Today Aar-Kel has created a flexible manufacturing environment that is capable of processing die cast dies as well as a diversified base of plastic molds. 

During the 1990s, to keep pace with customer demands, Aar-Kel built a second, state-of-the-art, 45,000-square-foot manufacturing facility in its hometown of Wallaceburg, Ontario. Also in the 1990s, the company opened a 15,000-square-foot plant, NATCO, in Monterrey, Mexico, with the goal of servicing tooling for Aar-Kel customers that were expanding to that market during the initial days of the North American Free Trade Agreement (NAFTA). “In those days, people didn’t have the skill set in Mexico, so we had people from Mexico train at our facility and then go back to Mexico and run the company,” Van Damme explained.

Today, the Monterrey facility successfully employs about 30 native Hispanic trades’ people.The third expansion, also in the 90s, was Otron Tech with presses ranging from 300T to 1000T. Otron Tech conducts advanced trials on all newly constructed molds for exterior body panels, interior trim, under the hood components, HVAC and two shot co-inject moulds for various tier one and tier two customers.

ARRK Corporation, a publicly traded industrial tooling and prototype powerhouse headquartered in Osaka, Japan, consisting of 180 companies worldwide, acquired the majority interest in Aar-Kel Enterprises in 2003. Since that time, ARRK Corporation has supported additional investment in equipment for Aar-Kel as well expansion of the Otron location, facilitating the development of new, non-automotive products with customers in the carpeting and home improvement industry.

Van Damme said the sale to ARRK Corporation was a turning point for the company, because it gave Aar-Kel Moulds Ltd. the connections and resources to work more closely with the expanding Asian-based tier one “new domestic” automotive suppliers that have been migrating to North America over the last 15 years. Today, Aar-Kel Enterprises employs approximately 250 people, the majority, of which are located at the main plants in Wallaceburg, Ontario.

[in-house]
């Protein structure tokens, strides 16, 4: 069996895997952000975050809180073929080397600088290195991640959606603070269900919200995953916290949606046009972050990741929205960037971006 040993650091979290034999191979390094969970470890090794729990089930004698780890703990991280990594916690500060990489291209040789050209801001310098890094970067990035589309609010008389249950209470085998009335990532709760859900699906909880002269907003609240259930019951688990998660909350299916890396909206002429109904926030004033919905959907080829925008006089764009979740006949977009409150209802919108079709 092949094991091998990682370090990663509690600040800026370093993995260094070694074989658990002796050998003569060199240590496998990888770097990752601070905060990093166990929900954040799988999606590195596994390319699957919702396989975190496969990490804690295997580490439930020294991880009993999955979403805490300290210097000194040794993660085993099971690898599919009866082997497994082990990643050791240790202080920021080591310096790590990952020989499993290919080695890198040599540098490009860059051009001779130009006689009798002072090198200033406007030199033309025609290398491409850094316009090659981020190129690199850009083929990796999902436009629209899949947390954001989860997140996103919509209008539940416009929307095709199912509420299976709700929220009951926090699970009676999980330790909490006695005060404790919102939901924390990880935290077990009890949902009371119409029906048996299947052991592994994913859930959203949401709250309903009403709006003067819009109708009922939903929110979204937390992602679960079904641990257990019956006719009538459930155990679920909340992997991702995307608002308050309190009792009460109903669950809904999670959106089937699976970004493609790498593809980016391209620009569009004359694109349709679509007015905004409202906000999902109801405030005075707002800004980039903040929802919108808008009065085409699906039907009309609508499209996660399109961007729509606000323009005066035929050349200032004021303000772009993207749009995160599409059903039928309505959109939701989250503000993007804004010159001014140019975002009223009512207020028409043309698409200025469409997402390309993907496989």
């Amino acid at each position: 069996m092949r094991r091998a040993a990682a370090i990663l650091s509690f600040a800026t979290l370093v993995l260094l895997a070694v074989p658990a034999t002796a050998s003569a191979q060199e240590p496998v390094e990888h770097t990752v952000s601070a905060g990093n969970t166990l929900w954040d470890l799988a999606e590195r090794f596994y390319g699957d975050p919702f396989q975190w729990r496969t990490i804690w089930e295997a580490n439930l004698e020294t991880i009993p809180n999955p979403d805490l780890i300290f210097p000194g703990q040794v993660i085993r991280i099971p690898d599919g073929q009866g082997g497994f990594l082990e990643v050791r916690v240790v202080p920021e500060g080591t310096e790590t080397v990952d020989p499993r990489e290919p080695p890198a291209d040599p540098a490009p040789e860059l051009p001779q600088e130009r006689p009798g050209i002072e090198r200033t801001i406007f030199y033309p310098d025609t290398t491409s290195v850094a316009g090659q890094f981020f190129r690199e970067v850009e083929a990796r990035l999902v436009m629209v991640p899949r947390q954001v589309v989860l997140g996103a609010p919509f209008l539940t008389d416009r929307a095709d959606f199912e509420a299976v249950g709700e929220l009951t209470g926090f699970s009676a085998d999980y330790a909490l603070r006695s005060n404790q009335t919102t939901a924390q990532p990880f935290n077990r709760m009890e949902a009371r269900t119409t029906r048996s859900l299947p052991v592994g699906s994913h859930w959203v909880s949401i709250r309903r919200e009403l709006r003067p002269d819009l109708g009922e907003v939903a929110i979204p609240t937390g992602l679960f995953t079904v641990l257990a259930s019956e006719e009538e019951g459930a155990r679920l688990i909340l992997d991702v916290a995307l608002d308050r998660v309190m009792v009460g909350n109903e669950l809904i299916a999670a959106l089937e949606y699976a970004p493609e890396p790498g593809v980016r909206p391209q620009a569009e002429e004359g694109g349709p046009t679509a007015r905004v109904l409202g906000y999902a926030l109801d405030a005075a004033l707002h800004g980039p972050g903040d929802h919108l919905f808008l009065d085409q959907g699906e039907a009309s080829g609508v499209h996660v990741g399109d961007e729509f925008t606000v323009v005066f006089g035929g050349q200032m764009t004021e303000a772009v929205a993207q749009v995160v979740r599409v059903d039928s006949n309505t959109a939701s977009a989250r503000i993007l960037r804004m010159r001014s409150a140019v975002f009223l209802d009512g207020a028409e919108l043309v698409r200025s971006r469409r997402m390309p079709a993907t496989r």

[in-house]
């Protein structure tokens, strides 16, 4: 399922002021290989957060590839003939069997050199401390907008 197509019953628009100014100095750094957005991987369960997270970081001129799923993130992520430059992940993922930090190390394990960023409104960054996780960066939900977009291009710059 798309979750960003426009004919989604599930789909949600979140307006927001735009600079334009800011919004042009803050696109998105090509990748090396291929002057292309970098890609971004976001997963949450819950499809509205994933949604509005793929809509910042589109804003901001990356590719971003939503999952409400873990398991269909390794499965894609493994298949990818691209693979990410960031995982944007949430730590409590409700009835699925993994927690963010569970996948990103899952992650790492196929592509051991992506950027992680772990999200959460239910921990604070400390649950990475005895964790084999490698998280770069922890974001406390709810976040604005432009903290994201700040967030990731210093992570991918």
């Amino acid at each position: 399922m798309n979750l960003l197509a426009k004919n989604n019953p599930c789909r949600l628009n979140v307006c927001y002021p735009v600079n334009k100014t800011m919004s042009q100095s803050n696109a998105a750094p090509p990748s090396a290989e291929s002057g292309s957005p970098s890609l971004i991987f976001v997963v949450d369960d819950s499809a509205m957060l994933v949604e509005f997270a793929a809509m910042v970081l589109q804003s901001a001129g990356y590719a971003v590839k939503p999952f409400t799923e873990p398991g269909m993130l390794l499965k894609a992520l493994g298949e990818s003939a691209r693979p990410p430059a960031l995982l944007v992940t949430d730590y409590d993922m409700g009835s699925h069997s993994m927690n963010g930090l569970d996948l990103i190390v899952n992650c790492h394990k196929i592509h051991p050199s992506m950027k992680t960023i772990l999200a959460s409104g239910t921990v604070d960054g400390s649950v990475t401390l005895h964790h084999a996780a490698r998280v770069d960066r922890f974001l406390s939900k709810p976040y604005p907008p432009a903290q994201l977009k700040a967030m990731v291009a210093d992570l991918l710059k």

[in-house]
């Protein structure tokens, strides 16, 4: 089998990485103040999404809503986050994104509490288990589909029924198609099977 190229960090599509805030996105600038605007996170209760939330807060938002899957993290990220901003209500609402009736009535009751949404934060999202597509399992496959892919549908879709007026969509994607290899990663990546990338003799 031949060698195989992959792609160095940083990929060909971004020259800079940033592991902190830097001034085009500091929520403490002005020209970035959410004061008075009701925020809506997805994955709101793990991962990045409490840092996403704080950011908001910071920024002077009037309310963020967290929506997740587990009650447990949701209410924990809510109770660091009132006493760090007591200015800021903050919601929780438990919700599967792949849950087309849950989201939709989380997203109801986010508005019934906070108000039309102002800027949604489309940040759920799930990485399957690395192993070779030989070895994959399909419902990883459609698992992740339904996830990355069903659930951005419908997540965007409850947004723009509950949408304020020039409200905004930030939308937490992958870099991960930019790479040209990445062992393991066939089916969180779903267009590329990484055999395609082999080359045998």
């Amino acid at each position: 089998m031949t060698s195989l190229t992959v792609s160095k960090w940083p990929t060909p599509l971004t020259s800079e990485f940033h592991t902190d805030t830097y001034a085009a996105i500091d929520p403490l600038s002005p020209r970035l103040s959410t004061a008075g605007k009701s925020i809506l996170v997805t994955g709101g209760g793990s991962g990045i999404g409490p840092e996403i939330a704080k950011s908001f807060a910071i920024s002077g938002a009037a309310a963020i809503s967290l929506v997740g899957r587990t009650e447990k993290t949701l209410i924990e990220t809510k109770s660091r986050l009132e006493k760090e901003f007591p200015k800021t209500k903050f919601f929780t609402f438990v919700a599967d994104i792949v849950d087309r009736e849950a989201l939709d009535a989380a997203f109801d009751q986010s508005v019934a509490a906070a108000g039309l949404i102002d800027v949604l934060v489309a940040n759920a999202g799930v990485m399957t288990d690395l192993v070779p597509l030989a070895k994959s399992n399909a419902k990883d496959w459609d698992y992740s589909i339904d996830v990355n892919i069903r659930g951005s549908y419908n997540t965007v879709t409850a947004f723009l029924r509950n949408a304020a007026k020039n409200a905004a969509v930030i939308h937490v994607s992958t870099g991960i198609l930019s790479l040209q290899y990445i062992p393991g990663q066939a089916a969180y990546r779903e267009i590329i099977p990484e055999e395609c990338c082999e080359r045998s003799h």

“We’re giving the customer an alternative” Van Damme said. “By utilizing our Global ARRK Resources, a customer can work through our local presence and develop a comprehensive program of product design and development, as well as the construction of all production tooling that best meets its’ needs for the highest technology at the lowest price.

Future
Van Damme said that geography is very important to the future of Aar-Kel Moulds Ltd.. Without disclosing specifics, he explained that the company is studying how to grow operations closer to what is becoming its expanding source of business, those “domestic“ and “new domestic” automotive suppliers, which are largely based in the south and south-central United States.

For a company that continues to focus largely on the automotive sector, there is a great deal of optimism at Aar-Kel Moulds Ltd. “The market is really growing,” Van Damme said, “and we are committed to continue adapting in that marketplace, and to grow with it.”

Volume:
10
Issue:
2
Year:
2007